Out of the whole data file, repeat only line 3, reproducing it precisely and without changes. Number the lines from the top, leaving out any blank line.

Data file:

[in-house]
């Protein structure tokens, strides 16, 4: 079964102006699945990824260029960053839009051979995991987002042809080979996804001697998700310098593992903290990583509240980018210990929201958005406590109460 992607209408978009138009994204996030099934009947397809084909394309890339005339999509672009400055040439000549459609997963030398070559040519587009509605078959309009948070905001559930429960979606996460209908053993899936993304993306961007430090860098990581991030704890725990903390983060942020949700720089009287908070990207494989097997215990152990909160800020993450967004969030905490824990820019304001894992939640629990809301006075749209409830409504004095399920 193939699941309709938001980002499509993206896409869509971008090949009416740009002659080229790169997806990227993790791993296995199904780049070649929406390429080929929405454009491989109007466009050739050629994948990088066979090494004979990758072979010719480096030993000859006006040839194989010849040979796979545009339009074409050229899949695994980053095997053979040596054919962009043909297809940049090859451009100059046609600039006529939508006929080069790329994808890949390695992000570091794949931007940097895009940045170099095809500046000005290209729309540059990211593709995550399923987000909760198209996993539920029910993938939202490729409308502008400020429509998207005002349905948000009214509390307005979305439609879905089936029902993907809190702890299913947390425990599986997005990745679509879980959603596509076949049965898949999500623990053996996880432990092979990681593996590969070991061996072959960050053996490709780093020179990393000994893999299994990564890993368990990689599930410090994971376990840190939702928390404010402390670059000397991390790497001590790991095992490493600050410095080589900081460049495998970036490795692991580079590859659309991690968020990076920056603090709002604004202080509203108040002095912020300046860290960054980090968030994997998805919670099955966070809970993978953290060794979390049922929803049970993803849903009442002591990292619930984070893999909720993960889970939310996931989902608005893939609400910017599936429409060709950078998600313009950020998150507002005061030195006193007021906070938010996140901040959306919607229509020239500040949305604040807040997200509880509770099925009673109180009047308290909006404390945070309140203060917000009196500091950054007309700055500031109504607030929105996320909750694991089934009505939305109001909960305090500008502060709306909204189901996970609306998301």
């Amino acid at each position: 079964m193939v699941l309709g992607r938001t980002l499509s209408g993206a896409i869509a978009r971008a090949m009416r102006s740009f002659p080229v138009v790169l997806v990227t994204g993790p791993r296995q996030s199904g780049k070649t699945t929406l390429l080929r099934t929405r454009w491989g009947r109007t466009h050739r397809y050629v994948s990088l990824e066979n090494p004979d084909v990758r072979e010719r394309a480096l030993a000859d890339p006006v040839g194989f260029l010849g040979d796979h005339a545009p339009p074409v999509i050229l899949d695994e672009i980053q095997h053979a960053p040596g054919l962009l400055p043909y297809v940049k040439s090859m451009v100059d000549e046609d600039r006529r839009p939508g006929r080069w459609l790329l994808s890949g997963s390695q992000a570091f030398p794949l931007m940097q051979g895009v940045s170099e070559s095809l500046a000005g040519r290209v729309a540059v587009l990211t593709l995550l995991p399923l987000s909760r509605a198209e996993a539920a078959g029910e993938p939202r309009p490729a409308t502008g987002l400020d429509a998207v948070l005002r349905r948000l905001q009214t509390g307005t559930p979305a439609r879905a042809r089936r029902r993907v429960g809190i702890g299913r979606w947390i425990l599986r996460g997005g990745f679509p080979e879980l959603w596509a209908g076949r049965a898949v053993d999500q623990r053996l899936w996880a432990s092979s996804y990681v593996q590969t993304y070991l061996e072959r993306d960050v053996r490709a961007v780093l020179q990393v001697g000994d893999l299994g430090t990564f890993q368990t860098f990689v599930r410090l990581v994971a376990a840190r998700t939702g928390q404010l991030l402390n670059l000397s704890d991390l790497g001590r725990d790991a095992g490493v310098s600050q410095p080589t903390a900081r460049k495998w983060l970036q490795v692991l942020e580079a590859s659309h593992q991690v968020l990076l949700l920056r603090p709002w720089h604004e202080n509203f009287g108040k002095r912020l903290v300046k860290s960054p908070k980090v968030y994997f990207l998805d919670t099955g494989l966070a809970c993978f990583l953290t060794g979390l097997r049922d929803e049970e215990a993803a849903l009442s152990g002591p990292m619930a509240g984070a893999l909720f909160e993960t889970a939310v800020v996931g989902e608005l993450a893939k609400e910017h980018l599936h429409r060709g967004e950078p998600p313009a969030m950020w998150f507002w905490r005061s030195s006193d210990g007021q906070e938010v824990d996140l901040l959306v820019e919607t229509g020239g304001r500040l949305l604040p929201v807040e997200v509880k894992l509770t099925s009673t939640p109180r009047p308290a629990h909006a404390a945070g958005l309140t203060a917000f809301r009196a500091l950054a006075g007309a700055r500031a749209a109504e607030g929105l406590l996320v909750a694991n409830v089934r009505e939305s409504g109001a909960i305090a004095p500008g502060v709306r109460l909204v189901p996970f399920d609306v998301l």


């Amino acid at each position: 079964m193939v699941l309709g992607r938001t980002l499509s209408g993206a896409i869509a978009r971008a090949m009416r102006s740009f002659p080229v138009v790169l997806v990227t994204g993790p791993r296995q996030s199904g780049k070649t699945t929406l390429l080929r099934t929405r454009w491989g009947r109007t466009h050739r397809y050629v994948s990088l990824e066979n090494p004979d084909v990758r072979e010719r394309a480096l030993a000859d890339p006006v040839g194989f260029l010849g040979d796979h005339a545009p339009p074409v999509i050229l899949d695994e672009i980053q095997h053979a960053p040596g054919l962009l400055p043909y297809v940049k040439s090859m451009v100059d000549e046609d600039r006529r839009p939508g006929r080069w459609l790329l994808s890949g997963s390695q992000a570091f030398p794949l931007m940097q051979g895009v940045s170099e070559s095809l500046a000005g040519r290209v729309a540059v587009l990211t593709l995550l995991p399923l987000s909760r509605a198209e996993a539920a078959g029910e993938p939202r309009p490729a409308t502008g987002l400020d429509a998207v948070l005002r349905r948000l905001q009214t509390g307005t559930p979305a439609r879905a042809r089936r029902r993907v429960g809190i702890g299913r979606w947390i425990l599986r996460g997005g990745f679509p080979e879980l959603w596509a209908g076949r049965a898949v053993d999500q623990r053996l899936w996880a432990s092979s996804y990681v593996q590969t993304y070991l061996e072959r993306d960050v053996r490709a961007v780093l020179q990393v001697g000994d893999l299994g430090t990564f890993q368990t860098f990689v599930r410090l990581v994971a376990a840190r998700t939702g928390q404010l991030l402390n670059l000397s704890d991390l790497g001590r725990d790991a095992g490493v310098s600050q410095p080589t903390a900081r460049k495998w983060l970036q490795v692991l942020e580079a590859s659309h593992q991690v968020l990076l949700l920056r603090p709002w720089h604004e202080n509203f009287g108040k002095r912020l903290v300046k860290s960054p908070k980090v968030y994997f990207l998805d919670t099955g494989l966070a809970c993978f990583l953290t060794g979390l097997r049922d929803e049970e215990a993803a849903l009442s152990g002591p990292m619930a509240g984070a893999l909720f909160e993960t889970a939310v800020v996931g989902e608005l993450a893939k609400e910017h980018l599936h429409r060709g967004e950078p998600p313009a969030m950020w998150f507002w905490r005061s030195s006193d210990g007021q906070e938010v824990d996140l901040l959306v820019e919607t229509g020239g304001r500040l949305l604040p929201v807040e997200v509880k894992l509770t099925s009673t939640p109180r009047p308290a629990h909006a404390a945070g958005l309140t203060a917000f809301r009196a500091l950054a006075g007309a700055r500031a749209a109504e607030g929105l406590l996320v909750a694991n409830v089934r009505e939305s409504g109001a909960i305090a004095p500008g502060v709306r109460l909204v189901p996970f399920d609306v998301l």